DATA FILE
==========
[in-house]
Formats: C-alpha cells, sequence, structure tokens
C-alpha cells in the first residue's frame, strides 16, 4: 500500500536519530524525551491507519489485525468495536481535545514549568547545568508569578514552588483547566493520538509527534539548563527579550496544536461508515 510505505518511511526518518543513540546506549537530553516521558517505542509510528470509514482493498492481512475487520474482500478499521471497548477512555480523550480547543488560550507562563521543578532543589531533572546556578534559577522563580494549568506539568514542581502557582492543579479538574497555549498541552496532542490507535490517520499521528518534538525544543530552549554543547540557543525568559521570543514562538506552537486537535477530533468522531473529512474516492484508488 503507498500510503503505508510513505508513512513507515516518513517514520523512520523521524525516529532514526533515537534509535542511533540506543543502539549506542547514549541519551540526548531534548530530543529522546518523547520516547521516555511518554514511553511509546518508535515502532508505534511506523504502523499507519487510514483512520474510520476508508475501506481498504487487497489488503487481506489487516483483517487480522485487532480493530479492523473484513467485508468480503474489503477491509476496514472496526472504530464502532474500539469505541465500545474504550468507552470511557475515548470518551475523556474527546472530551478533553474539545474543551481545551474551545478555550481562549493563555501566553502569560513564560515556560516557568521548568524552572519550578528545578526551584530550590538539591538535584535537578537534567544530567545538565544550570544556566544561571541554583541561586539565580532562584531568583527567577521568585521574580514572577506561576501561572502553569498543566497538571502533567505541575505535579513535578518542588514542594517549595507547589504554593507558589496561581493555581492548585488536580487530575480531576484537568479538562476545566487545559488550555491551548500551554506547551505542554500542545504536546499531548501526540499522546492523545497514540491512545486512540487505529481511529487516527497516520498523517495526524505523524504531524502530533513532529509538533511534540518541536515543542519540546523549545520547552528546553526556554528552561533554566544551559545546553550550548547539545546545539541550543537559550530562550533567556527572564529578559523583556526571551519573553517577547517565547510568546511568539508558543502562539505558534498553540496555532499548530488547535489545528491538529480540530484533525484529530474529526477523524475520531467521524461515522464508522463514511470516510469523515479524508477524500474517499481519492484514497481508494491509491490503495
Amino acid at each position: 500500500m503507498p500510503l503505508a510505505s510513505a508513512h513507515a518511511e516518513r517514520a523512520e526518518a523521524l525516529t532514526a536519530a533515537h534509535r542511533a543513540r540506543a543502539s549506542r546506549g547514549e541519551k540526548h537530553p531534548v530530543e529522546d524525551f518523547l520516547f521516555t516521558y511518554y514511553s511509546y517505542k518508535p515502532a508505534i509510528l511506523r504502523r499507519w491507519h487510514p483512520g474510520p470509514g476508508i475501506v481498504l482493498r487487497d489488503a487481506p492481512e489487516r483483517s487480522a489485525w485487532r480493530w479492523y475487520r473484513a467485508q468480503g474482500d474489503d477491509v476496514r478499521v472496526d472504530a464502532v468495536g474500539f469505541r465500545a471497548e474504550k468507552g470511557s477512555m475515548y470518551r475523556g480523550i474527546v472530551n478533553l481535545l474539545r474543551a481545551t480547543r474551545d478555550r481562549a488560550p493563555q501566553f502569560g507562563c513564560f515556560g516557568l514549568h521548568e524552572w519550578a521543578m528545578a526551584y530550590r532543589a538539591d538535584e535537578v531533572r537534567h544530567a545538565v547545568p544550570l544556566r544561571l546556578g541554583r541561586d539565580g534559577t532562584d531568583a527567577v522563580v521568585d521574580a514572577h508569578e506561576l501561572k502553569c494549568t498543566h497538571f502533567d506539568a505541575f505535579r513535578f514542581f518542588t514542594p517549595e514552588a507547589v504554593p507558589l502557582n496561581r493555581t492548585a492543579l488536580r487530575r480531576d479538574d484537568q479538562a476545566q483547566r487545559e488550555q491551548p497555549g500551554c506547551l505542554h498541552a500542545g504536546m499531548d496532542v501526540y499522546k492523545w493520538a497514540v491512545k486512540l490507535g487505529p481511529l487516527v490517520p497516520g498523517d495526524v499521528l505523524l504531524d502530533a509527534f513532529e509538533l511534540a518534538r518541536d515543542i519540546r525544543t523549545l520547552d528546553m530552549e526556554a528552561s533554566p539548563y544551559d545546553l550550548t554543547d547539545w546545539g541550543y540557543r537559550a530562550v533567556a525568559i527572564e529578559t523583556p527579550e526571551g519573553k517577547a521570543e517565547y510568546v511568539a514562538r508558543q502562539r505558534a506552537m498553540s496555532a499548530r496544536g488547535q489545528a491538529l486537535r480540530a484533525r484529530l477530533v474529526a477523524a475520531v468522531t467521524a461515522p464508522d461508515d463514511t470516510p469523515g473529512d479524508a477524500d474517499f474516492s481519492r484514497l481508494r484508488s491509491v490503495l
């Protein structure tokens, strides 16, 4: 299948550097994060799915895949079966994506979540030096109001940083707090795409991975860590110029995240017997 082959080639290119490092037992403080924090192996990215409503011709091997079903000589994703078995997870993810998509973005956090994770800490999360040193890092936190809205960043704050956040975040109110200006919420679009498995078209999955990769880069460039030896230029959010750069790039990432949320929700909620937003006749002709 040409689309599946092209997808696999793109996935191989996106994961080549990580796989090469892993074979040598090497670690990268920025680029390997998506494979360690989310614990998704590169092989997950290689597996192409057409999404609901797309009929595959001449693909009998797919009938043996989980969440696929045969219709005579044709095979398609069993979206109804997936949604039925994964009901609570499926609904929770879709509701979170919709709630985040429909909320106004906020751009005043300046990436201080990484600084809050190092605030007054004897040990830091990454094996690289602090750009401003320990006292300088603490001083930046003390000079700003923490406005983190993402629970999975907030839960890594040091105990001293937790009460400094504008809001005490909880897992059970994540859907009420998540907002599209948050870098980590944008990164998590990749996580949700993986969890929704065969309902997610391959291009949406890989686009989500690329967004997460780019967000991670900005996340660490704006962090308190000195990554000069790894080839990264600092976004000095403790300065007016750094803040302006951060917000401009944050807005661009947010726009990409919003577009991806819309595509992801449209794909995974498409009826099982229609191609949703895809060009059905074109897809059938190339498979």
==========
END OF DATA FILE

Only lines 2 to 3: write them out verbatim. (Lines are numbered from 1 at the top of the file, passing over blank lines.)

Formats: C-alpha cells, sequence, structure tokens
C-alpha cells in the first residue's frame, strides 16, 4: 500500500536519530524525551491507519489485525468495536481535545514549568547545568508569578514552588483547566493520538509527534539548563527579550496544536461508515 510505505518511511526518518543513540546506549537530553516521558517505542509510528470509514482493498492481512475487520474482500478499521471497548477512555480523550480547543488560550507562563521543578532543589531533572546556578534559577522563580494549568506539568514542581502557582492543579479538574497555549498541552496532542490507535490517520499521528518534538525544543530552549554543547540557543525568559521570543514562538506552537486537535477530533468522531473529512474516492484508488 503507498500510503503505508510513505508513512513507515516518513517514520523512520523521524525516529532514526533515537534509535542511533540506543543502539549506542547514549541519551540526548531534548530530543529522546518523547520516547521516555511518554514511553511509546518508535515502532508505534511506523504502523499507519487510514483512520474510520476508508475501506481498504487487497489488503487481506489487516483483517487480522485487532480493530479492523473484513467485508468480503474489503477491509476496514472496526472504530464502532474500539469505541465500545474504550468507552470511557475515548470518551475523556474527546472530551478533553474539545474543551481545551474551545478555550481562549493563555501566553502569560513564560515556560516557568521548568524552572519550578528545578526551584530550590538539591538535584535537578537534567544530567545538565544550570544556566544561571541554583541561586539565580532562584531568583527567577521568585521574580514572577506561576501561572502553569498543566497538571502533567505541575505535579513535578518542588514542594517549595507547589504554593507558589496561581493555581492548585488536580487530575480531576484537568479538562476545566487545559488550555491551548500551554506547551505542554500542545504536546499531548501526540499522546492523545497514540491512545486512540487505529481511529487516527497516520498523517495526524505523524504531524502530533513532529509538533511534540518541536515543542519540546523549545520547552528546553526556554528552561533554566544551559545546553550550548547539545546545539541550543537559550530562550533567556527572564529578559523583556526571551519573553517577547517565547510568546511568539508558543502562539505558534498553540496555532499548530488547535489545528491538529480540530484533525484529530474529526477523524475520531467521524461515522464508522463514511470516510469523515479524508477524500474517499481519492484514497481508494491509491490503495